By Donald H. Harrison

A 10,000-square-foot exhibition about the Jews of San Diego is in the design stage with an opening planned in March 2017 at the San Diego History Center in Balboa Park.

San Diego History Center Executive Director Bill Lawrence poses by a current exhibit that perhaps could be used in the upcoming Jewish exhibition: labels of canned foods packaged and distributed in the early 20th century by the Jewish-owned Klauber Wangenheim Co. Photo via San Diego Jewish World

The main exhibit will focus on three major time periods: 1850-1900, 1900-1964 and 1964 to the present.

Why 1964?

That was the year restrictive covenants in La Jolla were ended for good with the advent of UC San Diego and the Salk Institute, says Bill Lawrence, executive director of the San Diego History Center (formerly the San Diego Historical Society).

The story will be retold of Realtors being informed that UCSD would locate somewhere else if the discriminatory and illegal practice of refusing to sell homes to Jews and others was not ended immediately.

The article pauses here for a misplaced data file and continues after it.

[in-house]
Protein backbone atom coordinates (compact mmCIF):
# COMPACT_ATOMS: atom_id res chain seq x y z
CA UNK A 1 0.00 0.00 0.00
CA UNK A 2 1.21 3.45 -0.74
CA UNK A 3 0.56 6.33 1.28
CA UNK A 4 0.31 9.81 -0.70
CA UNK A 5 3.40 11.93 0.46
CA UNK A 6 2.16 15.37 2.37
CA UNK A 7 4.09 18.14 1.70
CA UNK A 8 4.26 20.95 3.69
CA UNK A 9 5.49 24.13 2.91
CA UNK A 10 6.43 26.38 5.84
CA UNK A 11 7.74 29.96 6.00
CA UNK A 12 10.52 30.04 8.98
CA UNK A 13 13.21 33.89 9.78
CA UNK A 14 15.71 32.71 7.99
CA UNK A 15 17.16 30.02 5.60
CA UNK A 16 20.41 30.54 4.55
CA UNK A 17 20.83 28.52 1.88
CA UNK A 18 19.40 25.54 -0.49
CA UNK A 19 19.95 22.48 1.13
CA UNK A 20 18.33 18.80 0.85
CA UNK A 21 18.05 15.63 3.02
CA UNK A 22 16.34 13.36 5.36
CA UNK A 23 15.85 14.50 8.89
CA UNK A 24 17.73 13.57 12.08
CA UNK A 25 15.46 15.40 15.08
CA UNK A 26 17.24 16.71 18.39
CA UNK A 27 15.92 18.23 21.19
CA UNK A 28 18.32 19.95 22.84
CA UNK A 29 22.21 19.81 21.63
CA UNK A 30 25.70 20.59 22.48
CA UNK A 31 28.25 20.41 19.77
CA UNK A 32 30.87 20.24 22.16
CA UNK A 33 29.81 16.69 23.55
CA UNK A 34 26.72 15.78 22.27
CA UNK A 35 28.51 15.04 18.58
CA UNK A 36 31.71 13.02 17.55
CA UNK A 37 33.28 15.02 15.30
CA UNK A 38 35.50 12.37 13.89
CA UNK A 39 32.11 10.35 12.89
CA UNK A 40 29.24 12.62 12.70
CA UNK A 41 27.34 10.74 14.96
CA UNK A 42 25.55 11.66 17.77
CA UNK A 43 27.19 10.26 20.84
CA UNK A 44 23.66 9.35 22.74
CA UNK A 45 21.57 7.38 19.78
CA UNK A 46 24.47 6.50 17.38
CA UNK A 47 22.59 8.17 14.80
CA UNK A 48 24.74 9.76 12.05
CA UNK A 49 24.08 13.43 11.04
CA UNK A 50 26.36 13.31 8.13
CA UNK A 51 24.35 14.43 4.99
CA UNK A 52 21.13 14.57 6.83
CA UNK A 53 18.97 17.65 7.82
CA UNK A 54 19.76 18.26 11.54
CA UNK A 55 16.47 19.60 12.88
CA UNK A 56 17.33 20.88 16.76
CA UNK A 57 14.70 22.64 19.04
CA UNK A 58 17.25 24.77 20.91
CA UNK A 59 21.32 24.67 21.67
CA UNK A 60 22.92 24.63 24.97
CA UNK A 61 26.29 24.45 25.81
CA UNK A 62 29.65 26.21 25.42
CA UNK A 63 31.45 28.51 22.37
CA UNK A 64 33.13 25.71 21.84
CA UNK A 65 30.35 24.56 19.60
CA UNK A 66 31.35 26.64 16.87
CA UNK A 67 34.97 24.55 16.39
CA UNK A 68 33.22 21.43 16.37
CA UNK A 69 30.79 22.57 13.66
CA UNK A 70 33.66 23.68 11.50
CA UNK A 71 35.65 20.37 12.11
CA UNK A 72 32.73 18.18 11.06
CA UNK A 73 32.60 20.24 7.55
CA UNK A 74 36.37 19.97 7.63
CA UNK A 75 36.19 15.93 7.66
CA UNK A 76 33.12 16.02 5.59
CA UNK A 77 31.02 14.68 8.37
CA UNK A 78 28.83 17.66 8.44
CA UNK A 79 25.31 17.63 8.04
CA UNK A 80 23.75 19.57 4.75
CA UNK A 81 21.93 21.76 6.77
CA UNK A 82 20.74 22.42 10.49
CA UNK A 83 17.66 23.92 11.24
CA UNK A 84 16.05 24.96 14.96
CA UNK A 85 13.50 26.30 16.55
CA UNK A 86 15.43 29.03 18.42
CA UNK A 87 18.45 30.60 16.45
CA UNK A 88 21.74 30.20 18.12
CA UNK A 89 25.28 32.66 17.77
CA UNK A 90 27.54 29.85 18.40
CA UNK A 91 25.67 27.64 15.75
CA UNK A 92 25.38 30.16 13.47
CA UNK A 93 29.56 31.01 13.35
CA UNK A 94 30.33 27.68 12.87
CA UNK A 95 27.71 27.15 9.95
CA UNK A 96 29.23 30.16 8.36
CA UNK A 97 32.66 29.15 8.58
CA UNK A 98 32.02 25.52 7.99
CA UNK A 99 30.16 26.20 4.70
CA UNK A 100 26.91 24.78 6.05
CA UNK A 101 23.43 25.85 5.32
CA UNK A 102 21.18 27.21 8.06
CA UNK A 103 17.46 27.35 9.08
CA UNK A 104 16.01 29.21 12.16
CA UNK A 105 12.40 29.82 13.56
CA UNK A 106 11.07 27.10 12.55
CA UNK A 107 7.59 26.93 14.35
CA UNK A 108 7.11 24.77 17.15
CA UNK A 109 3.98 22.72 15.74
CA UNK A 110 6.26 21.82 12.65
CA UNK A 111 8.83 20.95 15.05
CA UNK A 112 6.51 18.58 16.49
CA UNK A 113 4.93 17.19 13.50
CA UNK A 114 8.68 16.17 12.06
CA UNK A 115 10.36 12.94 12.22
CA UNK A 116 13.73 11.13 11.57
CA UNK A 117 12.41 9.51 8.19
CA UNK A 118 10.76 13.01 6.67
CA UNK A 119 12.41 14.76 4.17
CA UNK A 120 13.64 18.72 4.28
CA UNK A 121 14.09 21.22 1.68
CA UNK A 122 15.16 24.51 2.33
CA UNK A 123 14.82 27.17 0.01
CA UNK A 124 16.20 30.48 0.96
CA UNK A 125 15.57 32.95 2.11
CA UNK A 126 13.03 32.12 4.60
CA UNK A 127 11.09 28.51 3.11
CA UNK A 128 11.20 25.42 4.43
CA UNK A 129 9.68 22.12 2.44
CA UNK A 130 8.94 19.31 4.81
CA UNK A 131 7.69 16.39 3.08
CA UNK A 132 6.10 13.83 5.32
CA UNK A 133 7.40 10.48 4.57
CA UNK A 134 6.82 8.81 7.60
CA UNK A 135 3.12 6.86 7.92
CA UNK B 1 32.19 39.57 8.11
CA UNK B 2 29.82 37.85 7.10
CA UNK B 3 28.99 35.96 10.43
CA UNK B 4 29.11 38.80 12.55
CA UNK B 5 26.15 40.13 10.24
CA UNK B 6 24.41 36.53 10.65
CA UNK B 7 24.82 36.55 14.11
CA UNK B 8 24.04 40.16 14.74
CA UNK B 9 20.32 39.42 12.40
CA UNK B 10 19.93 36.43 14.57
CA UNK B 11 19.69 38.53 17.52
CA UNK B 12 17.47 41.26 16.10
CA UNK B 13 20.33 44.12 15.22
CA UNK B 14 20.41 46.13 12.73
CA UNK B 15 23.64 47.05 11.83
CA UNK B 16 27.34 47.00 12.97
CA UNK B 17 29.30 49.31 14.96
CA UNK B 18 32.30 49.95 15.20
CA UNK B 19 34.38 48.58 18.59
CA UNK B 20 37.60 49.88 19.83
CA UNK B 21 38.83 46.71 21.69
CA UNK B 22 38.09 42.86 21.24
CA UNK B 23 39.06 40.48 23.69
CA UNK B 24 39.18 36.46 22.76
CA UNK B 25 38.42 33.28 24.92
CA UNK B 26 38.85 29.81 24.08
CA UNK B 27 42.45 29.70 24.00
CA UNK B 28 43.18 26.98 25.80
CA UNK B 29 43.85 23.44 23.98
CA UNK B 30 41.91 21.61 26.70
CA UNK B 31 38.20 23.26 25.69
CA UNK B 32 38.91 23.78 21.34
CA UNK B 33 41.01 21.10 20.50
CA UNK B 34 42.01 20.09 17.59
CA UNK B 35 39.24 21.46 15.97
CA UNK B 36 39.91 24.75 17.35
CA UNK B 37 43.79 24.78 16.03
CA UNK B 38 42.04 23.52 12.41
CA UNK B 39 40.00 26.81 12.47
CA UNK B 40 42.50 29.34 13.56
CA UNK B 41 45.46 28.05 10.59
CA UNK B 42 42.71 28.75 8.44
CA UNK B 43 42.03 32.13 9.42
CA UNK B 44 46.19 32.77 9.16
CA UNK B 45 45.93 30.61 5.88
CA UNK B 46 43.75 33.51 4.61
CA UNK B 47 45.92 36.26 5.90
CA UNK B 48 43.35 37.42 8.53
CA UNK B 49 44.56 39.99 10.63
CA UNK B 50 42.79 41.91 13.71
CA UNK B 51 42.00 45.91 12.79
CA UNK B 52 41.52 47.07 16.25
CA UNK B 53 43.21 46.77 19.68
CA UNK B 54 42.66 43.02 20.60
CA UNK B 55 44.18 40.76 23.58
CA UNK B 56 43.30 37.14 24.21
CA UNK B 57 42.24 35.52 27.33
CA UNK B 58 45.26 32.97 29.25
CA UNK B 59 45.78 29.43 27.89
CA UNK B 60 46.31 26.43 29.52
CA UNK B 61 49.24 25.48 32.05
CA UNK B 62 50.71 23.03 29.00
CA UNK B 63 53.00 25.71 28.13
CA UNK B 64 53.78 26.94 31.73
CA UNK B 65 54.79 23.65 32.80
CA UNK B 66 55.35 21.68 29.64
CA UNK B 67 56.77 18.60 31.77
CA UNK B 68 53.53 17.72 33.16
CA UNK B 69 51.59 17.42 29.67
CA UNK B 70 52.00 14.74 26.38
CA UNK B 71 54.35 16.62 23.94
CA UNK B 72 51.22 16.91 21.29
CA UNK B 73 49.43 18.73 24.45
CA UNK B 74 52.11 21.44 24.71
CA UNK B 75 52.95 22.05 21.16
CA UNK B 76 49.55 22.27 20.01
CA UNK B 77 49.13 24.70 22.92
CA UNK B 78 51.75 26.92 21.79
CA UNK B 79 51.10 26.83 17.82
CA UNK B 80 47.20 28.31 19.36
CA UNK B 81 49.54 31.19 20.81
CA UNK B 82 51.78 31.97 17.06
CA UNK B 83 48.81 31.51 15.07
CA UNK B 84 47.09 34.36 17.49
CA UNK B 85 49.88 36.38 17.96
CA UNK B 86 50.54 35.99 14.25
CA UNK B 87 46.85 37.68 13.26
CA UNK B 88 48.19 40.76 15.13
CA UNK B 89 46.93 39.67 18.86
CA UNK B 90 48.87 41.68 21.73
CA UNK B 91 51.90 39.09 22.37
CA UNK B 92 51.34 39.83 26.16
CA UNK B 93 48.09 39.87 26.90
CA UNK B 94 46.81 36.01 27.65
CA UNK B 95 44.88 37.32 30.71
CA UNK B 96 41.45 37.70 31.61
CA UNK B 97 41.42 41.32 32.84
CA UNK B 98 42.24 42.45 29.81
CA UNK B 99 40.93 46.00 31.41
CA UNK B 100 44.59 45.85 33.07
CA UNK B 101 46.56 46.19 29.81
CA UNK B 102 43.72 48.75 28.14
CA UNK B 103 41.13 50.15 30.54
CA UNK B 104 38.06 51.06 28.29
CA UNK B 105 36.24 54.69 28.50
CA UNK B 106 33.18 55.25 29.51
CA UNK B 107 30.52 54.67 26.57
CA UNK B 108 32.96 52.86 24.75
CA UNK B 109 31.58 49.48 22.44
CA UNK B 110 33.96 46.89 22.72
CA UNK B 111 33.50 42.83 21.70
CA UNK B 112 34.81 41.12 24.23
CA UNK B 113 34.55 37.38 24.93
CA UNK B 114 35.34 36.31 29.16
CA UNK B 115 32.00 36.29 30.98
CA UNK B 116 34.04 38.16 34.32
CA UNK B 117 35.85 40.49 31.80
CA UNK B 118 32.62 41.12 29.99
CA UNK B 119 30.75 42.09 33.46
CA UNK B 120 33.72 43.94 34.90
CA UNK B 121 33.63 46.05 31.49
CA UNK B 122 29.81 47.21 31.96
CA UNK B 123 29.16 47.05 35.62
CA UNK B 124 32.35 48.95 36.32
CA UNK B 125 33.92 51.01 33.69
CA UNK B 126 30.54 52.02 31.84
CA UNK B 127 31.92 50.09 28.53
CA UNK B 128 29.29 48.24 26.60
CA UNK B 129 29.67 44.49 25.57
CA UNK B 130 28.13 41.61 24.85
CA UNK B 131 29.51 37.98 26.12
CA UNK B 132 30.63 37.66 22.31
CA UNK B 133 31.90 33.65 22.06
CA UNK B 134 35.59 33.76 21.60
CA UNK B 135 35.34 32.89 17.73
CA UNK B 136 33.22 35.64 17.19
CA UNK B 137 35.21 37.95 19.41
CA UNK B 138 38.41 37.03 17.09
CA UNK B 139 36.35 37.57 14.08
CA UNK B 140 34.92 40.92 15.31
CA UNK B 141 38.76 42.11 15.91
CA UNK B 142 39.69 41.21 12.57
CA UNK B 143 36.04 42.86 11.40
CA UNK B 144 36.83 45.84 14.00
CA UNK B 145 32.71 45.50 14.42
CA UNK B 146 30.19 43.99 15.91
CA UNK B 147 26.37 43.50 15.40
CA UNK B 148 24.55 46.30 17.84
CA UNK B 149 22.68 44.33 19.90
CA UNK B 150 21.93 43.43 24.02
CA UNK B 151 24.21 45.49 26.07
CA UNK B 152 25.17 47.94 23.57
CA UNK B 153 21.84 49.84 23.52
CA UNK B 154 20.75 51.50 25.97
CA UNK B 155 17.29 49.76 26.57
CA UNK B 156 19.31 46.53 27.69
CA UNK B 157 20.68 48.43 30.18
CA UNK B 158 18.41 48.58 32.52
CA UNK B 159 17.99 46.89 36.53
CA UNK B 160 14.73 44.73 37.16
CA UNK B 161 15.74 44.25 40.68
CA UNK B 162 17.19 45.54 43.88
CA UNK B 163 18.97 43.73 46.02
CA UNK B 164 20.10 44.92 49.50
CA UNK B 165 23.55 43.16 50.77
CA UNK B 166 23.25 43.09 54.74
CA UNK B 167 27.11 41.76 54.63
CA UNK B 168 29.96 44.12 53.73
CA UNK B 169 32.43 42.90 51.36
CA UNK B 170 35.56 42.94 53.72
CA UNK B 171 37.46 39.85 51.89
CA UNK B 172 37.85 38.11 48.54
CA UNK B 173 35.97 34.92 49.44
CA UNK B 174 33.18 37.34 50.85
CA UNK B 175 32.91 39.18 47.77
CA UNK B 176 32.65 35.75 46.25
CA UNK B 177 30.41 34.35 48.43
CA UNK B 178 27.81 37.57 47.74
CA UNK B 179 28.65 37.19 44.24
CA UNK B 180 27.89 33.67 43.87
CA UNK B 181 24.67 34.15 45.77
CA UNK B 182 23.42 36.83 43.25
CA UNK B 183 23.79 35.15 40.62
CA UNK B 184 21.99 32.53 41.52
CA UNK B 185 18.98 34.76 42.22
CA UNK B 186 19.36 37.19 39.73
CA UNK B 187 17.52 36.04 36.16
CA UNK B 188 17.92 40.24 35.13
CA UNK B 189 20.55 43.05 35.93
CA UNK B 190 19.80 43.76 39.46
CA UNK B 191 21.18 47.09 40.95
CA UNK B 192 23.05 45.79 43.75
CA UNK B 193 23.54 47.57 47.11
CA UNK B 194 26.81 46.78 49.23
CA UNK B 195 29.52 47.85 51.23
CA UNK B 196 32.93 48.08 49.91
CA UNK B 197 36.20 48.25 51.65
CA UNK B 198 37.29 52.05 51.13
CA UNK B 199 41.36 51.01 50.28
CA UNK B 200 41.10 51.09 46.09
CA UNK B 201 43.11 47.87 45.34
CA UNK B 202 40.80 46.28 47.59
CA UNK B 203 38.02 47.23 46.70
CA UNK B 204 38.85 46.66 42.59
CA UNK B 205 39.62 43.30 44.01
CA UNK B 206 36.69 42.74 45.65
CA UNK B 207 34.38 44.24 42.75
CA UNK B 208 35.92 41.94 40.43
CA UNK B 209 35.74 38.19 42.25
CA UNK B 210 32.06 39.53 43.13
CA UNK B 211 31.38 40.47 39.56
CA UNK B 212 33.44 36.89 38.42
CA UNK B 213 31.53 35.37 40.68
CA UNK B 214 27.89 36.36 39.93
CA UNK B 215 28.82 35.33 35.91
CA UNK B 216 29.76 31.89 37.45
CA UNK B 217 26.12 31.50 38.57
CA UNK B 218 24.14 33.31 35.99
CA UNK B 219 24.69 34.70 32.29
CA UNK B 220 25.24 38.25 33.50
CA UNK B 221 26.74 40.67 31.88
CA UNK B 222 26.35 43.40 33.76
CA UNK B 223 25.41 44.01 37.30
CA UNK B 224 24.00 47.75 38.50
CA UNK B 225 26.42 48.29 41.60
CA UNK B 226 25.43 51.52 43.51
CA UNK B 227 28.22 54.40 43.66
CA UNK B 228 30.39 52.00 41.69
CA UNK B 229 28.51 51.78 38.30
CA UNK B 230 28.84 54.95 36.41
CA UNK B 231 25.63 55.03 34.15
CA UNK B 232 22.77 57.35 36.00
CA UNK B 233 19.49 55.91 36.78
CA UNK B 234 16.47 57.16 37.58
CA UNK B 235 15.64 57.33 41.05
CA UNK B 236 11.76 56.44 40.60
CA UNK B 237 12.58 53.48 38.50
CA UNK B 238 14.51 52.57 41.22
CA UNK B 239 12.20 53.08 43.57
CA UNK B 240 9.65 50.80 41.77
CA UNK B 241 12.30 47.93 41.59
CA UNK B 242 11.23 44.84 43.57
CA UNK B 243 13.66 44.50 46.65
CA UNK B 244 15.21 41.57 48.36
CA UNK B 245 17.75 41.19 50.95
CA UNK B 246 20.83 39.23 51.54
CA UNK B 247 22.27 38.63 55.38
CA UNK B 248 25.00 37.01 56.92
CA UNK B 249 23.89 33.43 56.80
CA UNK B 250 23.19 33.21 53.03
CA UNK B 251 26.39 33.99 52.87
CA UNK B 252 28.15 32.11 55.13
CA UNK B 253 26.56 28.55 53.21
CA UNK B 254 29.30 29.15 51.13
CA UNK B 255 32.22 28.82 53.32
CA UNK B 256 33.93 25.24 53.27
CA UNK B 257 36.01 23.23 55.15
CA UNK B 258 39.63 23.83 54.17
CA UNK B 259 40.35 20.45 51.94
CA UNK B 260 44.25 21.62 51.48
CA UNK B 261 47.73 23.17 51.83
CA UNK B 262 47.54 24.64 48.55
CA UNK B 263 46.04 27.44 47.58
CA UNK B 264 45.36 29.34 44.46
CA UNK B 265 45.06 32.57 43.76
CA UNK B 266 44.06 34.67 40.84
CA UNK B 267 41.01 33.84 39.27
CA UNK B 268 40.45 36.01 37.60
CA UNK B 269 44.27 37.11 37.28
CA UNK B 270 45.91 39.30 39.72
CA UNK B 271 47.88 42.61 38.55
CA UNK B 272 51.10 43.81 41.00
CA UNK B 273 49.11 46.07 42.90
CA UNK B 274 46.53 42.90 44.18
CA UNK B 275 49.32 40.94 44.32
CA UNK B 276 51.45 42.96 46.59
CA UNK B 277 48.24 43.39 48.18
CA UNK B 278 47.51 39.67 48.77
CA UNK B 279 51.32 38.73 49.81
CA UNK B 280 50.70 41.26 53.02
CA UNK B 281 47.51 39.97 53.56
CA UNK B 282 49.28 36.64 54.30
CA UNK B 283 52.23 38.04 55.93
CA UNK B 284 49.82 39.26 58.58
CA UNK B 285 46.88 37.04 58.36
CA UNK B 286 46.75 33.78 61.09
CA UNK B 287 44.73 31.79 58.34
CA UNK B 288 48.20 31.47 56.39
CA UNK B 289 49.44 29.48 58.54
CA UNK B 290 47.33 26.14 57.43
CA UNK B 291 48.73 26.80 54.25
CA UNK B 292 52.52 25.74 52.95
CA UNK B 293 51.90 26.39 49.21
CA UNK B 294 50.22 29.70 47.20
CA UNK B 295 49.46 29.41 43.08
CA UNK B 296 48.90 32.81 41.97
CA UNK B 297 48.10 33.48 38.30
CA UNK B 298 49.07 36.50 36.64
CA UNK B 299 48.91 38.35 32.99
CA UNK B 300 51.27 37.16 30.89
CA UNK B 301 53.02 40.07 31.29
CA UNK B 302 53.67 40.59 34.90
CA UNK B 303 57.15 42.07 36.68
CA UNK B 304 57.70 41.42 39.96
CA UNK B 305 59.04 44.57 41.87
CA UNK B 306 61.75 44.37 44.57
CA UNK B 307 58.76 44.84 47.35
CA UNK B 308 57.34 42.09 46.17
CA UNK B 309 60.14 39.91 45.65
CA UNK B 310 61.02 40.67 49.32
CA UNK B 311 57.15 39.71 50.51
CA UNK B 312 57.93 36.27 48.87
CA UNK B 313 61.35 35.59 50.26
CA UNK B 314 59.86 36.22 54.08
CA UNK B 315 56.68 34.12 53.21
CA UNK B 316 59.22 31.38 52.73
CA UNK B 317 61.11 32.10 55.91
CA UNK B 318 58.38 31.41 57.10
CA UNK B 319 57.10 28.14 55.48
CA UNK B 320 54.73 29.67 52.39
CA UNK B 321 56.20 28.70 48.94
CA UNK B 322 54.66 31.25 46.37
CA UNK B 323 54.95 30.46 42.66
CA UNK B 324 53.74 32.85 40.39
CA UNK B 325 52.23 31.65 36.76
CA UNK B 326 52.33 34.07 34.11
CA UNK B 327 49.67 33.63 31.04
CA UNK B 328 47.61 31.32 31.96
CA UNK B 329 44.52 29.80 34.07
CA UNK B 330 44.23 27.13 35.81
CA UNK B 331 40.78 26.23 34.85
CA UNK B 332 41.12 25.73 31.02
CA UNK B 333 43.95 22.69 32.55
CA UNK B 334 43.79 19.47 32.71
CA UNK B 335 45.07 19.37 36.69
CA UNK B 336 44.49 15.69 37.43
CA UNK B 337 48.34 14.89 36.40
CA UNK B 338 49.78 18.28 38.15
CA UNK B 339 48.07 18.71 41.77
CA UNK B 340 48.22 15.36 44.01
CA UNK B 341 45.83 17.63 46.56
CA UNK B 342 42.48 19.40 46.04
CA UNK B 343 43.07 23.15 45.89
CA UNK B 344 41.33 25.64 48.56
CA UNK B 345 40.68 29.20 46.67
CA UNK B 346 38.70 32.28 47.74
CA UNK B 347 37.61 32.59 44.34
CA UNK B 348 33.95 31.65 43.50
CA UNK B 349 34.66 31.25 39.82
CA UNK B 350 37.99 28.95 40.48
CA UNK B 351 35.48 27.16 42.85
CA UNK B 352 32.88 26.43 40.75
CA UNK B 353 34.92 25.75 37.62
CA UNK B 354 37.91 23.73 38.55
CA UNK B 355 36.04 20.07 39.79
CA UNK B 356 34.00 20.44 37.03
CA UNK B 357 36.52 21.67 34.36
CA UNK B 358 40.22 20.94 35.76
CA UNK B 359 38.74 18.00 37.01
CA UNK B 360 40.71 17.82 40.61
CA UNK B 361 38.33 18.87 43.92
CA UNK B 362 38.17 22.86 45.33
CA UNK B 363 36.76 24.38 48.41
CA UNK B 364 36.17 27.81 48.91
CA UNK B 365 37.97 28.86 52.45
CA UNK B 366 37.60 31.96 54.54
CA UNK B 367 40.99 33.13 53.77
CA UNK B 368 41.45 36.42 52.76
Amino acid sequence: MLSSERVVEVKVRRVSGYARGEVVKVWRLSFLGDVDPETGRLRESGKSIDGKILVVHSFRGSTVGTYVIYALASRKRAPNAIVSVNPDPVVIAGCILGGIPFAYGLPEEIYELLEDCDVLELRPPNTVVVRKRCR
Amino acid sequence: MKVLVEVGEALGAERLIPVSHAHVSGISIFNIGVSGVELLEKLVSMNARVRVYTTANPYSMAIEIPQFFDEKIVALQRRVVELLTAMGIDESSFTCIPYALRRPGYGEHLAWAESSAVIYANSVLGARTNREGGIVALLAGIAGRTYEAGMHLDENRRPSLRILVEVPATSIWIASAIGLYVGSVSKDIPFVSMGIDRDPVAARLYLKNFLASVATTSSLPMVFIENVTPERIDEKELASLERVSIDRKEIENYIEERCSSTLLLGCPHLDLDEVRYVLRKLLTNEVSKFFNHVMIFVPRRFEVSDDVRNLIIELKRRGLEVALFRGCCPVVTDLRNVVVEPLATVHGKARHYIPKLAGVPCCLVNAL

Joellyn Zollman, a professor who earned her Ph.D in history at Brandeis University, is guest curator of the main exhibition while staff curator Tara Centybear is compiling examples of Jewish art at a companion exhibit.

Lawrence of the History Center said that it is possible the exhibition may stretch from nine months to a full year because “the story is one that is critical to the founding of our (general) community, and it deserves to be told in a way that a maximum number of residents of our city and visitors have an opportunity to experience.”

Lawrence, now seven months into his job as executive director after serving the History Center as a chief operating officer and a longtime board member, said the exhibit will look at the growth of the Jewish community and its institutions, and take note of the contributions by Jews in civic affairs, business, politics, culture, academia, and philanthropy, among other endeavors.

The exhibit also will examine Jews as insiders and outsiders in San Diego society. For example, while Jews were elected to public offices as early as the 1850s, they later faced periods of social exclusion and even overt anti-Semitism.

At this point, ideas are tentative and can still be influenced by input from the Jewish community, Lawrence said.

There will be opportunities for San Diego Jews to tell their own stories, and the museum is always interested in learning what Jewish religious, cultural, historical and art artifacts may be available in the community for use in the exhibition.

With the caveat that changes may be made, here’s an early look at some of the tentative exhibits.